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Updated 11:29 AM EDT, Tue, Jun 16, 2020

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Discovery of First Binary-Binary Questions Accepted Theory of Solar System Formation

Raising questions

(Photo : Ma et al., 2016.) HD 87646

The discovery of the first "binary-binary," or two massive planets around one star in a close binary system reported this August, suggests that everything we know about the formation of solar systems might be wrong.

This was the conclusion reached by a study written by University of Florida astronomy professor Jian Ge and his postdoc, Bo Ma.

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This new binary-binary system called HD 87646 consists of one so-called giant planet and one brown dwarf, or "failed star" and was likely formed through another mechanism. The stability of the system despite such massive bodies in close proximity raises new questions about how protoplanetary disks form.

The findings, which are now online, will be published in the November issue of the Astronomical Journal.

The first planet, called MARVELS-7a, is 12 times the mass of Jupiter. The second, MARVELS-7b, has 57 times the mass of Jupiter.

Astronomers believe that planets in our solar system formed from a collapsed disk-like gaseous cloud, with our largest planet, Jupiter, buffered from smaller planets by the asteroid belt.

In HD 87646, the two giant companions are close to the minimum mass for burning deuterium and hydrogen. This means they've accumulated far more dust and gas than what a typical collapsed disk-like gaseous cloud can provide.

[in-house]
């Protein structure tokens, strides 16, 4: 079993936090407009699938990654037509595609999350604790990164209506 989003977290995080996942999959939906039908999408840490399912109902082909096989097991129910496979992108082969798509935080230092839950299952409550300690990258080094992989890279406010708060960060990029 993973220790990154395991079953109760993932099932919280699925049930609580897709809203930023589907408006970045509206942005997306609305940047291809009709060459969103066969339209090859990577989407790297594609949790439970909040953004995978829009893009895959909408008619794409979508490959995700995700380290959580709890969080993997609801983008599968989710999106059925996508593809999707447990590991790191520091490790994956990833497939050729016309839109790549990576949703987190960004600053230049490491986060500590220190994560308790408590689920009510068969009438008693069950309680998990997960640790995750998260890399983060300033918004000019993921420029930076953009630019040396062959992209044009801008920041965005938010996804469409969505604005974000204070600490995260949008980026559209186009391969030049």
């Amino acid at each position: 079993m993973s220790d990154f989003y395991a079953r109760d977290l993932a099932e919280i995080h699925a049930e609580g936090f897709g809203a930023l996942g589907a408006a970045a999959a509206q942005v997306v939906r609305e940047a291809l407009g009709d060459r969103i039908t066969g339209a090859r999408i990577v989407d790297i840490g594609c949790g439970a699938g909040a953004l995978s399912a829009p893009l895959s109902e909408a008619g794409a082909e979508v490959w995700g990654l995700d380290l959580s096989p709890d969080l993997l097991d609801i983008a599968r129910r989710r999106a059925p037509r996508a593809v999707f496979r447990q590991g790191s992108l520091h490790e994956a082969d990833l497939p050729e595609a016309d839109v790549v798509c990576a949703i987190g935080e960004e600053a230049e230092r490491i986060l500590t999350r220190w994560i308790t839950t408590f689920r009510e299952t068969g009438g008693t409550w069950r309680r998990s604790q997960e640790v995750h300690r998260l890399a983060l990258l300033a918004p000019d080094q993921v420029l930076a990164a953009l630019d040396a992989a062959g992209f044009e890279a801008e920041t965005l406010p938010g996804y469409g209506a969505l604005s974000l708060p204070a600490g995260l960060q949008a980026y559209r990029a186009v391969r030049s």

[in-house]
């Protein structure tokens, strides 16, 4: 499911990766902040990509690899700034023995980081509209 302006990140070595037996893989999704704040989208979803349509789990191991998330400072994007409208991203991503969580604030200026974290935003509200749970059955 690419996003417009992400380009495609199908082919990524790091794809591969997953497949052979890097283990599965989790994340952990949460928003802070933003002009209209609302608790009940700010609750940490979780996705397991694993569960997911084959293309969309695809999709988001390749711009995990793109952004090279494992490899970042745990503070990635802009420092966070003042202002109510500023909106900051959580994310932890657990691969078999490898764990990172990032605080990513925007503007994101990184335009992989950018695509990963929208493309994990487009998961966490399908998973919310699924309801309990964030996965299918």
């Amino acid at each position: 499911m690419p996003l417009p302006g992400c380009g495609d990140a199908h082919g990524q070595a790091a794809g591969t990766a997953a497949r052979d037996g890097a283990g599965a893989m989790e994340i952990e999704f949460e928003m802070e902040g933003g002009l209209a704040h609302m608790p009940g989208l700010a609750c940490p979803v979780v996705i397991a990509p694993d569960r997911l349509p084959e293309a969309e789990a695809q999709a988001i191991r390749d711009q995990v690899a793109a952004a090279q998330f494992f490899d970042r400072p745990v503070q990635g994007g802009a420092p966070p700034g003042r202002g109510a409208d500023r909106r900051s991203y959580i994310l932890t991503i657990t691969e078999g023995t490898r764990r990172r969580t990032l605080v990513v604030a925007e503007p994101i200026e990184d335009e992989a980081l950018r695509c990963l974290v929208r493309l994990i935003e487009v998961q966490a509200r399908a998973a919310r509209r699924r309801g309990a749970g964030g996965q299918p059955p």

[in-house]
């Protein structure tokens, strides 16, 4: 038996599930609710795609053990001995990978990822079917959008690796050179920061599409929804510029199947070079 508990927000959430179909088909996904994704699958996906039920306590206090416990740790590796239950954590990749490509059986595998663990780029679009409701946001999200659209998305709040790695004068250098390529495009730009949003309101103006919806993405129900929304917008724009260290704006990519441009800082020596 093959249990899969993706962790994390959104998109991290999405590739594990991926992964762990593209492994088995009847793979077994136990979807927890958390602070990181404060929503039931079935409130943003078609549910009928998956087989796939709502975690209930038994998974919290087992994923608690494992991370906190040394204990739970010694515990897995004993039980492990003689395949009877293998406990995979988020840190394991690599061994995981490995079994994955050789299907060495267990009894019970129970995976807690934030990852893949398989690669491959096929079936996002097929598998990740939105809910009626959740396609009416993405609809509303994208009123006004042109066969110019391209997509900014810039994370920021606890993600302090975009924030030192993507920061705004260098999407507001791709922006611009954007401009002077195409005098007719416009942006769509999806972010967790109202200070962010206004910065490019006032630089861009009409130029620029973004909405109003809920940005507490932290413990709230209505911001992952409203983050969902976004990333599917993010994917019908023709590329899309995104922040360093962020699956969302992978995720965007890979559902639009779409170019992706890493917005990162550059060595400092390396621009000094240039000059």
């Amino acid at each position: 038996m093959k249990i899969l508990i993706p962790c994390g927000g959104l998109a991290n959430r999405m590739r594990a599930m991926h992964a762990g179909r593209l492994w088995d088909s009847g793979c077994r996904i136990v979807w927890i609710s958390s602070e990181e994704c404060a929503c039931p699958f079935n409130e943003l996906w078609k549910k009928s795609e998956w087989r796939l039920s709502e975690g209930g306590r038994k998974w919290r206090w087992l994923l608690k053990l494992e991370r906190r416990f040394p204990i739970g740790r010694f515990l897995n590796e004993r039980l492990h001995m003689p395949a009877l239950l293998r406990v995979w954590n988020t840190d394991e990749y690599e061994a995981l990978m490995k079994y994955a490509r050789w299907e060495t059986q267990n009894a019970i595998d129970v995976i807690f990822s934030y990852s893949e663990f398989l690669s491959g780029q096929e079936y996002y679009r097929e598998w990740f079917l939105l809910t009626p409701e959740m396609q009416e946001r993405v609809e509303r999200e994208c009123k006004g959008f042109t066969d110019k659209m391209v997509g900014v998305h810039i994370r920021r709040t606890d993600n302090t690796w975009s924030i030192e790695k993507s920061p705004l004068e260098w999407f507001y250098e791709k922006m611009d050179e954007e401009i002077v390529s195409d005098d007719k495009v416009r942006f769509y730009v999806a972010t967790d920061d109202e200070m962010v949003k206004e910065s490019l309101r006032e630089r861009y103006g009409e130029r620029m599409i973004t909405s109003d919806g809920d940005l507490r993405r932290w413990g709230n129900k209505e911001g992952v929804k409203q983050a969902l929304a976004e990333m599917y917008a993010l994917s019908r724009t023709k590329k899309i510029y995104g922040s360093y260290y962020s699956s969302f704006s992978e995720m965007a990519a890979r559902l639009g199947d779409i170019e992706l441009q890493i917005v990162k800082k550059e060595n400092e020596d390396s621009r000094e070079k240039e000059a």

HD 87646's primary star is 12 percent more massive than our sun, yet is only 22 astronomical units (AU) away from its secondary. This is a star about 10 percent less massive than our sun, roughly the distance between the sun and Uranus in our solar system.

An AU is the mean distance between the center of the Earth and our sun, but in cosmic terms, is a relatively short distance. Within such a short distance, two giant companions are orbiting the primary star at about 0.1 and 1.5 astronomical units away.

For such large companion objects to be stable so close together defies our current popular theories on how solar systems form.

The planet-hunting Doppler instrument W.M. Keck Exoplanet Tracker, or KeckET, developed by a team led by Ge at the Sloan Digital Sky Survey telescope at Apache Point Observatory in New Mexico, is unusual in that it can simultaneously observe dozens of celestial bodies.

Ge says this discovery would not have been possible without a multiple-object Doppler measurement capability such as KeckET to search for a large number of stars to discover a very rare system like this one.

The survey of HD 87646 occurred in 2006 during the pilot survey of the Multi-object APO Radial Velocity Exoplanet Large-area Survey (MARVELS) of the SDSS-III program, and Ge led the MARVELS survey from 2008 to 2012.

It has taken eight years of follow-up data collection through collaboration with over 30 astronomers at seven other telescopes around the world and careful data analysis, much of which was done by Bo Ma, to confirm what Ge calls a "very bizarre" finding.

The team will continue to analyze data from the MARVELS survey.

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